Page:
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COMPUTING SCIENCE

The Bootstrap

Statisticians can reuse their data to quantify the uncertainty of complex models

Cosma Shalizi

Statistics is the branch of applied mathematics that studies ways of drawing inferences from limited and imperfect data. We may want to know how a neuron in a rat’s brain responds when one of its whiskers gets tweaked, or how many rats live in Manhattan, or how high the water will get under the Brooklyn Bridge, or the typical course of daily temperatures in the city over the year. We have some data on all of these things, but we know that our data are incomplete, and experience tells us that repeating our experiments or observations, even taking great care to replicate the conditions, gives more or less different answers every time. It is foolish to treat any inference from only the data in hand as certain.

If all data sources were totally capricious, there’d be nothing to do beyond piously qualifying every conclusion with “but we could be wrong about this.” A mathematical science of statistics is possible because, although repeating an experiment gives different results, some types of results are more common than others; their relative frequencies are reasonably stable. We can thus model the data-generating mechanism through probability distributions and stochastic processes—random series with some indeterminacy about how the events might evolve over time, although some paths may be more likely than others. When and why we can use stochastic models are very deep questions, but ones for another time. But if we can use them in a problem, quantities such as these are represented as “parameters” of the stochastic models. In other words, they are functions of the underlying probability distribution. Parameters can be single numbers, such as the total rat population; vectors; or even whole curves, such as the expected time-course of temperature over the year. Statistical inference comes down to estimating those parameters, or testing hypotheses about them.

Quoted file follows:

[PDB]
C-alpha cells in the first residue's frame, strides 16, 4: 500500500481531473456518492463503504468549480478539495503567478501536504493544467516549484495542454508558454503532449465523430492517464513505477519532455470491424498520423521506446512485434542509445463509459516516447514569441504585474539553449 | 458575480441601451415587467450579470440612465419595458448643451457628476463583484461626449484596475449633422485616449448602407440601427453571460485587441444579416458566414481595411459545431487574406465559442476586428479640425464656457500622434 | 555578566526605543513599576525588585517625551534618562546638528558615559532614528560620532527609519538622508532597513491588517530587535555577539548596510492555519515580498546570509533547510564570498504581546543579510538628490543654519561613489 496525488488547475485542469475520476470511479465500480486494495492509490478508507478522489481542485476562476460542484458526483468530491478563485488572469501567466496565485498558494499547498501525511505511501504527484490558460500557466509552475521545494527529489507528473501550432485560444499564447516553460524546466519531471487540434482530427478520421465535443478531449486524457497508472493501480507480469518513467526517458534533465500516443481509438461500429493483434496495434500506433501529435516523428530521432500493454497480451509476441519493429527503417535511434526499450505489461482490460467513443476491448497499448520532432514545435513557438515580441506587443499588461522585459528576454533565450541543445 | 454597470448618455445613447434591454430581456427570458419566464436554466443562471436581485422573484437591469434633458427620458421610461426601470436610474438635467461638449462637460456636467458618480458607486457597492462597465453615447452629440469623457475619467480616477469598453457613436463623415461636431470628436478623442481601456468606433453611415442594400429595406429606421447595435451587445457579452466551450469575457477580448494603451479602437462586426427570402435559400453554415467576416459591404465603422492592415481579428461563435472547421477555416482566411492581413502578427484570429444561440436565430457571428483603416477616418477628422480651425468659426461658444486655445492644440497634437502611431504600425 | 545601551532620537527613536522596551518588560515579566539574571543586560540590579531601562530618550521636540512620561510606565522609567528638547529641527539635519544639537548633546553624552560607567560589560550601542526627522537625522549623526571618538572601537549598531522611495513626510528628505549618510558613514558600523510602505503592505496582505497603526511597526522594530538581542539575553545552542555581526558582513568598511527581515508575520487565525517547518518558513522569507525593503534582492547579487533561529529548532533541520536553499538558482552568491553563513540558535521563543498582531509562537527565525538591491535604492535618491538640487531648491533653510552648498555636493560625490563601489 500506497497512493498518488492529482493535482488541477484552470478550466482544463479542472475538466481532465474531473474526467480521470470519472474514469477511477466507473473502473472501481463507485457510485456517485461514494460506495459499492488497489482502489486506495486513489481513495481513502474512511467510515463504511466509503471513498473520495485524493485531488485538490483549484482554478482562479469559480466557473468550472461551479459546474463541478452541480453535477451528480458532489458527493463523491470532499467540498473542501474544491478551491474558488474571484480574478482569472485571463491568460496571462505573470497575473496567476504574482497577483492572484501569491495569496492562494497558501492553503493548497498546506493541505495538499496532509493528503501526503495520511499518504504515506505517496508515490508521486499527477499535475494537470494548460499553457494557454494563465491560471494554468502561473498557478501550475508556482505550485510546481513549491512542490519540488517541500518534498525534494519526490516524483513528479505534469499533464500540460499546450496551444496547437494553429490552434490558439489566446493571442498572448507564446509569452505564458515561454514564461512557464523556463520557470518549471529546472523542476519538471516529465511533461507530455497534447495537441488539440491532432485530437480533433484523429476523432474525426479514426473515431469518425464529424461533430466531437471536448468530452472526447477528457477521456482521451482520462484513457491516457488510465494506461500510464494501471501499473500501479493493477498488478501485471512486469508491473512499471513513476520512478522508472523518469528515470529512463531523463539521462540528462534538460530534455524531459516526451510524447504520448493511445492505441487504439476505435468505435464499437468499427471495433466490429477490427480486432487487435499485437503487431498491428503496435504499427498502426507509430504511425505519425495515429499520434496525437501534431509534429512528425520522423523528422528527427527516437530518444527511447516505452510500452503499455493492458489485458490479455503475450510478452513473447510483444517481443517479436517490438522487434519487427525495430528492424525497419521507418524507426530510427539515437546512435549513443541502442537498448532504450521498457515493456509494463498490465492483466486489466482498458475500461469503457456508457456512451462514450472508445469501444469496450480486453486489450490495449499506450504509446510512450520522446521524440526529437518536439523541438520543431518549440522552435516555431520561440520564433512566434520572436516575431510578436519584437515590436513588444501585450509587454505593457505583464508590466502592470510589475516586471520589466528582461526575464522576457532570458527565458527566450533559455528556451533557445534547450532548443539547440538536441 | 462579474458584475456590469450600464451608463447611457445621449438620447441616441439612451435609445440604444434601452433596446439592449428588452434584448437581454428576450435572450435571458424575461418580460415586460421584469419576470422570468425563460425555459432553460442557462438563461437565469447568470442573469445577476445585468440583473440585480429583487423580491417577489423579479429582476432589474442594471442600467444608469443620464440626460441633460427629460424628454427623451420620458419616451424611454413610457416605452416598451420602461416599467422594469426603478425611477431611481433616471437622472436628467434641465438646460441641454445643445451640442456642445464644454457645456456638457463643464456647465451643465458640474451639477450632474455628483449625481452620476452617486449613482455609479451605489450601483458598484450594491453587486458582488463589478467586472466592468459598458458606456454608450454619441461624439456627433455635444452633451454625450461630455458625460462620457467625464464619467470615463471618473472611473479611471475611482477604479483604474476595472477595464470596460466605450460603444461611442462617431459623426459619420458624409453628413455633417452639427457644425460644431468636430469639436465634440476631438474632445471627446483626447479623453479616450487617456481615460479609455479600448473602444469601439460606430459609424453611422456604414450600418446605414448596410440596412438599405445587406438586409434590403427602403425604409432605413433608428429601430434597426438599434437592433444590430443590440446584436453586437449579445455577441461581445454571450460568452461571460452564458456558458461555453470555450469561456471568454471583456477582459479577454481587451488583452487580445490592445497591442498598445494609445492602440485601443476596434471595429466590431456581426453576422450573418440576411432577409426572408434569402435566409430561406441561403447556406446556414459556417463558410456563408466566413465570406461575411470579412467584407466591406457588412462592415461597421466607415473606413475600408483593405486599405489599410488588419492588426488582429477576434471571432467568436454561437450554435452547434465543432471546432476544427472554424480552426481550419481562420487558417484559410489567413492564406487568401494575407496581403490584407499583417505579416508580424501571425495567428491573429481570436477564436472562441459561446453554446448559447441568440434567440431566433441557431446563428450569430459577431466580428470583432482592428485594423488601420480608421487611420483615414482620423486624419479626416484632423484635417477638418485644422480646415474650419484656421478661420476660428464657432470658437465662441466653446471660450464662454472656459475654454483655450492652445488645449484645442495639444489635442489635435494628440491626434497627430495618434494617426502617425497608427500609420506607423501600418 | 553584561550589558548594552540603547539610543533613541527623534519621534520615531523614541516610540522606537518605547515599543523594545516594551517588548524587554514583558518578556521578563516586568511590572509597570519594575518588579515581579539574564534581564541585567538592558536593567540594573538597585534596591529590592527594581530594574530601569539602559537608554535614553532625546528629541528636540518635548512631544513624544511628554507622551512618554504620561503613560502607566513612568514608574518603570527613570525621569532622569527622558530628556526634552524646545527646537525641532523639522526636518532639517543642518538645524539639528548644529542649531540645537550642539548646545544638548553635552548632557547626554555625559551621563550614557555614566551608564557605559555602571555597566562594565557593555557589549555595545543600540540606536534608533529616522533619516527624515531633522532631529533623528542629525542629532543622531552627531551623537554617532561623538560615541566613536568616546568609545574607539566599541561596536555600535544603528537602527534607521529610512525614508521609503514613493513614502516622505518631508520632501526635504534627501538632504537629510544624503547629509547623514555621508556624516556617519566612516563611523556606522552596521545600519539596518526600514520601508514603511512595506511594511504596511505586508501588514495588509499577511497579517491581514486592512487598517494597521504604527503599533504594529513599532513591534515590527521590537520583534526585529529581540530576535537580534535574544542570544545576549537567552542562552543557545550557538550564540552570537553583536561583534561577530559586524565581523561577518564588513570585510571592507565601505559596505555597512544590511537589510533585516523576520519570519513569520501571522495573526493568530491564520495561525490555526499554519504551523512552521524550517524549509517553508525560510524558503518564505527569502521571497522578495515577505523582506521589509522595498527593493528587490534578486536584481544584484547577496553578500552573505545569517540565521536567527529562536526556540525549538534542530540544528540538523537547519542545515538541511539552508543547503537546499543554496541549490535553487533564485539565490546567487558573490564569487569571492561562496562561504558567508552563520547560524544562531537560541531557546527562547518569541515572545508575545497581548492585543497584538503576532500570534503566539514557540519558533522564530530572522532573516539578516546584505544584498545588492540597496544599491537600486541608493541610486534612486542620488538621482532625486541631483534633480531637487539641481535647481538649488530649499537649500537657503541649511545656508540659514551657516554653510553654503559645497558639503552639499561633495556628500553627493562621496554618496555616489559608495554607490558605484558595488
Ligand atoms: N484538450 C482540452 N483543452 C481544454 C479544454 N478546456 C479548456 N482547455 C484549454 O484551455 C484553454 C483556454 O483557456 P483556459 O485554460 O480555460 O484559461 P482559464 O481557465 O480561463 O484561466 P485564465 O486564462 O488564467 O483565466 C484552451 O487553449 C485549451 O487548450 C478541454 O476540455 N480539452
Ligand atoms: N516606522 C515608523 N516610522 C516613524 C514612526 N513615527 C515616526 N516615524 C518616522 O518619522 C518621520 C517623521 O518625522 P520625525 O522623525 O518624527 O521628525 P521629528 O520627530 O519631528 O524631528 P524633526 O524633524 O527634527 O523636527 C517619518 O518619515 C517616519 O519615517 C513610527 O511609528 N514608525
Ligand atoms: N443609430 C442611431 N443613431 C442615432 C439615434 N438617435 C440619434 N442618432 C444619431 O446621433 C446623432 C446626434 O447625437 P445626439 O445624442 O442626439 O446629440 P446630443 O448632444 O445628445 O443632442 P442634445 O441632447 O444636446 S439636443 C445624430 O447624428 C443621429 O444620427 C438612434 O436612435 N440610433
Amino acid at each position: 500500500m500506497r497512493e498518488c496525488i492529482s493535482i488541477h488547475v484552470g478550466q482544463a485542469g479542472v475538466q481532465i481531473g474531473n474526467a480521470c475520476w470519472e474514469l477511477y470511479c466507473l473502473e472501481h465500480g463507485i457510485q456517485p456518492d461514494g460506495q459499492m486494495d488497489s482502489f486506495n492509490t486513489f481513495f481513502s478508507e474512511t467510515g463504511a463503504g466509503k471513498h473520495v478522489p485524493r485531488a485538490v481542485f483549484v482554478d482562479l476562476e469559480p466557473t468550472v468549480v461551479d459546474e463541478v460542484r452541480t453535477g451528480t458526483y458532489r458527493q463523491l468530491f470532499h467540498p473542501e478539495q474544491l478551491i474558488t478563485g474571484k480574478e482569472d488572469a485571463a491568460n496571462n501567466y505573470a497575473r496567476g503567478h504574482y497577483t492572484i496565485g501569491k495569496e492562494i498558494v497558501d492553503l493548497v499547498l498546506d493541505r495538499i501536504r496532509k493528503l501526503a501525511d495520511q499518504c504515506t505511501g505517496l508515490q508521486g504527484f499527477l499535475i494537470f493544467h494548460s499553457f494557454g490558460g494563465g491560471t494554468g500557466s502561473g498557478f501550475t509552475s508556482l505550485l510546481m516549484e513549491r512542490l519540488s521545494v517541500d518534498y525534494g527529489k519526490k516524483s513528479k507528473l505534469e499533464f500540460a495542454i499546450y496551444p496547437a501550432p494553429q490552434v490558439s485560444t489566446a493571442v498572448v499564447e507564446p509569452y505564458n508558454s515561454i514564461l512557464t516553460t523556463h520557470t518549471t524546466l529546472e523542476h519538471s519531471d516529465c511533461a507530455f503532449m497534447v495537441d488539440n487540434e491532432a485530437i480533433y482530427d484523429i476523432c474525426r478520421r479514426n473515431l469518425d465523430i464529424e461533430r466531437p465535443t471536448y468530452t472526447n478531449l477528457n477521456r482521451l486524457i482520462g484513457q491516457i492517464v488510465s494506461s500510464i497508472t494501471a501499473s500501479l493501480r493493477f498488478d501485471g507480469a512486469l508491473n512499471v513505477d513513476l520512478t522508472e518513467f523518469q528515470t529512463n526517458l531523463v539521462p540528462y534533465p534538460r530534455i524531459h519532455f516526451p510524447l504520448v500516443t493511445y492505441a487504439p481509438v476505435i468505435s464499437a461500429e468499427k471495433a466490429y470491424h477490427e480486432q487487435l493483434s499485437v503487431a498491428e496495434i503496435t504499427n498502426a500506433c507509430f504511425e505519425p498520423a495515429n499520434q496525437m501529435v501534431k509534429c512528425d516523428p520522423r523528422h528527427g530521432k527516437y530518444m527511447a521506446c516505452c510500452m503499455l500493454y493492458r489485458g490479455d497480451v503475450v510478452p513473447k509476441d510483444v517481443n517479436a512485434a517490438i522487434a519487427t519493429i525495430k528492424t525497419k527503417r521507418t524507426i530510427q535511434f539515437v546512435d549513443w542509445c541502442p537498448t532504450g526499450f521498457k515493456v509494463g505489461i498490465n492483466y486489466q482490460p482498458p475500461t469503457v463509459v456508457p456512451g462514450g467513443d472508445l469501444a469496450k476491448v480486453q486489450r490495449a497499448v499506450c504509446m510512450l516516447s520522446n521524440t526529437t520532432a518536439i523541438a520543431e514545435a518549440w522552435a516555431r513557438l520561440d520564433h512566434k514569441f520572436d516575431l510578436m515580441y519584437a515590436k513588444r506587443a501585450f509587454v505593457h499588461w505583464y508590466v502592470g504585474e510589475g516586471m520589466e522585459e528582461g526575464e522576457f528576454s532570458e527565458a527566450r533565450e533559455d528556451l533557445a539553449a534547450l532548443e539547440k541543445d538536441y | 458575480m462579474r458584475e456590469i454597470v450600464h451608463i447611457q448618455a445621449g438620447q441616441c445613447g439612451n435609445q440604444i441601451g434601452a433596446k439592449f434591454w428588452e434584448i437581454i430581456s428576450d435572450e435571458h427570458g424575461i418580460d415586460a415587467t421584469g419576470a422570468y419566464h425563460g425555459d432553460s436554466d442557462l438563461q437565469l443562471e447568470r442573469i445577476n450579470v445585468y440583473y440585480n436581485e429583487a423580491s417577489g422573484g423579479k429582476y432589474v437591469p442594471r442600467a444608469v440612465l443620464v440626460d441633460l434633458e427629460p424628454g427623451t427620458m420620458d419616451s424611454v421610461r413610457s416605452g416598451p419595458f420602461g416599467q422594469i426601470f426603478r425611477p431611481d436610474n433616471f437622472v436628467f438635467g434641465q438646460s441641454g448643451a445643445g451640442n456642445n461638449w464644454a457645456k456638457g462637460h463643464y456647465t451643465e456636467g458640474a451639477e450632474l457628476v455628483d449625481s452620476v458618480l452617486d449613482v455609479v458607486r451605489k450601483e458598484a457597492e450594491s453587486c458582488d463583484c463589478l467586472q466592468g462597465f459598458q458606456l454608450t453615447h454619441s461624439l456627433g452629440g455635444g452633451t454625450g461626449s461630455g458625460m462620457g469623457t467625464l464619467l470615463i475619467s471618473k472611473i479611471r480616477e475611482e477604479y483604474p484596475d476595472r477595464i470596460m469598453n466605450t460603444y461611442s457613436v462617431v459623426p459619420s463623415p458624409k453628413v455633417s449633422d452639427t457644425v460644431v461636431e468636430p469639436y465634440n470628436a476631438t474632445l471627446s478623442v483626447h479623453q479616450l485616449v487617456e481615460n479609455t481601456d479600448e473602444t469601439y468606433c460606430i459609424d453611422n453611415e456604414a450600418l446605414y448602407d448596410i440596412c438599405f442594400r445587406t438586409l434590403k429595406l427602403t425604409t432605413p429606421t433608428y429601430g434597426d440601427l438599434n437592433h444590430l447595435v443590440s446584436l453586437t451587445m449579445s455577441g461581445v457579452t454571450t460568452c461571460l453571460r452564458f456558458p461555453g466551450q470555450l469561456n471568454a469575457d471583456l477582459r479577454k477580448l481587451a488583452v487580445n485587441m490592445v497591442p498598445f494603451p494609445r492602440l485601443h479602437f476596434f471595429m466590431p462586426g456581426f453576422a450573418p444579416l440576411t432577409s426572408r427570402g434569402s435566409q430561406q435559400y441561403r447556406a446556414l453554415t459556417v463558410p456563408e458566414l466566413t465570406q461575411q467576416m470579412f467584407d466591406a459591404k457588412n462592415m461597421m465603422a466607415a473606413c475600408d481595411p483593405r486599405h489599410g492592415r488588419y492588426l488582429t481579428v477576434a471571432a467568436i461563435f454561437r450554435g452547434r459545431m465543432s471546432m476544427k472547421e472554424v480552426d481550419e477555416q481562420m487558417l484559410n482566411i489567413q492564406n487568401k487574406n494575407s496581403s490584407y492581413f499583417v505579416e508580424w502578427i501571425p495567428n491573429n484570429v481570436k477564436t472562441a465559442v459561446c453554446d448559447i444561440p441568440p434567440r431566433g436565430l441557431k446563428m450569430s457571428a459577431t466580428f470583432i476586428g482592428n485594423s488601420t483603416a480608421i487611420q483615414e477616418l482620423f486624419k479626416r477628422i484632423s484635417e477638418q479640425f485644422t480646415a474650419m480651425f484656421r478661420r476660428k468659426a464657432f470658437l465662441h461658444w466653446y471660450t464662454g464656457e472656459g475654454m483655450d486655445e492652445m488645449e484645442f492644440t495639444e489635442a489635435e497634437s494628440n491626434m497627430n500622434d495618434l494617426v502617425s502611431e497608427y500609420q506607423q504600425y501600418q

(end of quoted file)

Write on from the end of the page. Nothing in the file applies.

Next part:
These estimates and other inferences are functions of the data values, which means that they inherit variability from the underlying stochastic process. If we “reran the tape” (as Stephen Jay Gould used to say) of an event that happened, we would get different data with a certain characteristic distribution, and applying a fixed procedure would yield different inferences, again with a certain distribution. Statisticians want to use this distribution to quantify the uncertainty of the inferences. For instance, by how much would our estimate of a parameter vary, typically, from one replication of the experiment to another—say, to be precise, what is the root-mean-square (the square root of the mean average of the squares) deviation of the estimate from its average value, or the standard error? Or we could ask, “What are all the parameter values that could have produced this data with at least some specified probability?” In other words, what are all the parameter values under which our data are not low-probability outliers? This gives us the confidence region for the parameter—rather than a point estimate, a promise that either the true parameter point lies in that region, or something very unlikely under any circumstances happened—or that our stochastic model is wrong.

To get standard errors or confidence intervals, we need to know the distribution of our estimates around the true parameters. These sampling distributions follow from the distribution of the data, because our estimates are functions of the data. Mathematically the problem is well defined, but actually computing anything is another story. Estimates are typically complicated functions of the data, and mathematically convenient distributions all may be poor approximations of the data source. Saying anything in closed form about the distribution of estimates can be simply hopeless. The two classical responses of statisticians have been to focus on tractable special cases, and to appeal to asymptotic analysis, a method that approximates the limits of functions.





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